*It's that time of year again, when NFL players cast their votes to identify the best in the league heading into the 2019 NFL season. From July 22 through the 31st, NFL Media will reveal a new set of 10 names daily from the "Top 100 Players of 2019." Check in here and on NFL Network each day at 9 p.m. ET to see where your favorite players rank. *
After three years unranked, Weddle just sneaks back in the Top 100. Coincidentally, he was named to the Pro Bowl in each of the last three years with Baltimore. In 2018, Weddle started all 16 games for the Ravens and finished second on the team with 54 tackles. He was a huge part of the Ravens getting back to the postseason for the first time since 2014. The Ravens' defense was first in total defense and allowed the second-fewest points in the league. He'll be missed as he moves west to play for the Rams in 2019.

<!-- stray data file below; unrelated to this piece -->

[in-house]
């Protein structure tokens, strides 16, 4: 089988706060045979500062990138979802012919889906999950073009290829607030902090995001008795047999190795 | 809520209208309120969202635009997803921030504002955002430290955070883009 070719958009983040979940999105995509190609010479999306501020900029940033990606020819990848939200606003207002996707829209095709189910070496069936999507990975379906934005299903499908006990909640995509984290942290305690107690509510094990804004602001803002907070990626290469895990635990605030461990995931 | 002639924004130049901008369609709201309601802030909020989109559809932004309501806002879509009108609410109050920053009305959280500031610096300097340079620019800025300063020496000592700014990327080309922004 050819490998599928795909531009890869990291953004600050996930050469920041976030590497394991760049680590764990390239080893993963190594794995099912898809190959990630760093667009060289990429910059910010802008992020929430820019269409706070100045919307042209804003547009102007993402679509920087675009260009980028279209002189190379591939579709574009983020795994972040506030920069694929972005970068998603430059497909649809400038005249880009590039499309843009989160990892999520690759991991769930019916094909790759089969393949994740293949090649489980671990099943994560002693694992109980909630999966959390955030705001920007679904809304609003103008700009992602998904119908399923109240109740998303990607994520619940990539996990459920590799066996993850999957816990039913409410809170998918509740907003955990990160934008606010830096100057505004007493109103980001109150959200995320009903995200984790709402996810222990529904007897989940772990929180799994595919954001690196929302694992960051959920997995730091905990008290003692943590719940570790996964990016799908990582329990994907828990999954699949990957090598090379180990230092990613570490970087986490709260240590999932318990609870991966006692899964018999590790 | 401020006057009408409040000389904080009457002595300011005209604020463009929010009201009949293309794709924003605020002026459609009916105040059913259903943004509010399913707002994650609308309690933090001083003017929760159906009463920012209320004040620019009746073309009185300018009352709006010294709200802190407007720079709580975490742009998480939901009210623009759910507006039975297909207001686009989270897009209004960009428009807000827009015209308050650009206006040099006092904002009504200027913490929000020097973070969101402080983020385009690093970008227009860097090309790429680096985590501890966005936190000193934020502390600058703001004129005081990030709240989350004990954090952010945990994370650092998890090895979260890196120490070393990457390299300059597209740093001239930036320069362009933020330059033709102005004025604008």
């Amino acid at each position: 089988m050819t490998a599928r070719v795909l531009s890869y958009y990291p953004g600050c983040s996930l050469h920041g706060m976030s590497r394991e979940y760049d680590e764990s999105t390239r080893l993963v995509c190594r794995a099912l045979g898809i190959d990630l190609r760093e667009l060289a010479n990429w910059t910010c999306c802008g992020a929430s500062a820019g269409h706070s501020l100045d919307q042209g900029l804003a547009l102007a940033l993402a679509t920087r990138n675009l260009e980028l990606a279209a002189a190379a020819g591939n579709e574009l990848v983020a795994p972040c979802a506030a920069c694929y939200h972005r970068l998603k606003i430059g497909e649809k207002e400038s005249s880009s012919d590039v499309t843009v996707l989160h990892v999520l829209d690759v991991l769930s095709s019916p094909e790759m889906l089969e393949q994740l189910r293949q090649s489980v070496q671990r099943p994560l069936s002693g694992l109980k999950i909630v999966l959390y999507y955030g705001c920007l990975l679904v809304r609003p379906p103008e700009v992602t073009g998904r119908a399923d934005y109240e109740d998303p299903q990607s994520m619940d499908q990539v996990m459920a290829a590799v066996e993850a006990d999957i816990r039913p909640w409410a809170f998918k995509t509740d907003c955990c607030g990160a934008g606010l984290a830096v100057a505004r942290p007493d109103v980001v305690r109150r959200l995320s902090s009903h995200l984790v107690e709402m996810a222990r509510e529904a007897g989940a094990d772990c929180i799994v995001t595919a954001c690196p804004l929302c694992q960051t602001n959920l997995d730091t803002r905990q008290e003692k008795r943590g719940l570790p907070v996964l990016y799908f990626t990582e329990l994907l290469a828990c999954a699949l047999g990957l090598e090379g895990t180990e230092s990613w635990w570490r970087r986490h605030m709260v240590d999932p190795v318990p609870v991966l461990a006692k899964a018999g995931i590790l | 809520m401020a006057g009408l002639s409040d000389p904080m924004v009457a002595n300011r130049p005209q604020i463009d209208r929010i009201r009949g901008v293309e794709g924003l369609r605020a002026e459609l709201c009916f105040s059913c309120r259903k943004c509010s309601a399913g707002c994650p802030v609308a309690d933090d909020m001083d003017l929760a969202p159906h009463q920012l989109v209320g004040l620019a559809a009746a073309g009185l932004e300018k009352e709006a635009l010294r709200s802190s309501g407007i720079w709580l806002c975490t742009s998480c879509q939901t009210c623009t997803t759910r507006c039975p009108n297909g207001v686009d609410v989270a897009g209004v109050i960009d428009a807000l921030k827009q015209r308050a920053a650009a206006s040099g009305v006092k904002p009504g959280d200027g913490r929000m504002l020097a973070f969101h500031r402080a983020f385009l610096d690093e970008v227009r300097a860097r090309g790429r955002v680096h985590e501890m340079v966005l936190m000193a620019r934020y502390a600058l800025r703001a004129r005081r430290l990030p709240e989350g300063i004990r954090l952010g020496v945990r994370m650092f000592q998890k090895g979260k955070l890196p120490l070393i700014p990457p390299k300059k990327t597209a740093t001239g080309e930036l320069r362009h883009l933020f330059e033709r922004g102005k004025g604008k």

If you ever watch NFL Network -- which I assume you do if you're reading this -- you know what Henry did this season. In Marshawn-esque fashion, Henry embarrassed the Jaguars' defense en route to an NFL-record 99-yard touchdown run. That was undoubtedly the highlight of Henry's season, but the play actually overshadowed the improvements he made all season. Henry set a career-high in rushing yards (1,059), touchdowns (12) and yards per attempt (4.9). This is his first Top 100 ranking, and it likely won't be his last.
On the surface, Lockett's numbers are solid. He had 57 receptions, 965 yards and 10 touchdowns -- all career highs. There's more to it, though. Lockett had 70 targets in 2018, and on those 70 targets, Seahawks quarterback Russell Wilson posted a perfect passer rating (158.3), according to the NFL Football Operations Department. Since 2002, the previous target high for receiver whose quarterback had a perfect rating was 15. Lockett's stats combined with the advanced numbers make him one of the more underrated receivers in the NFL.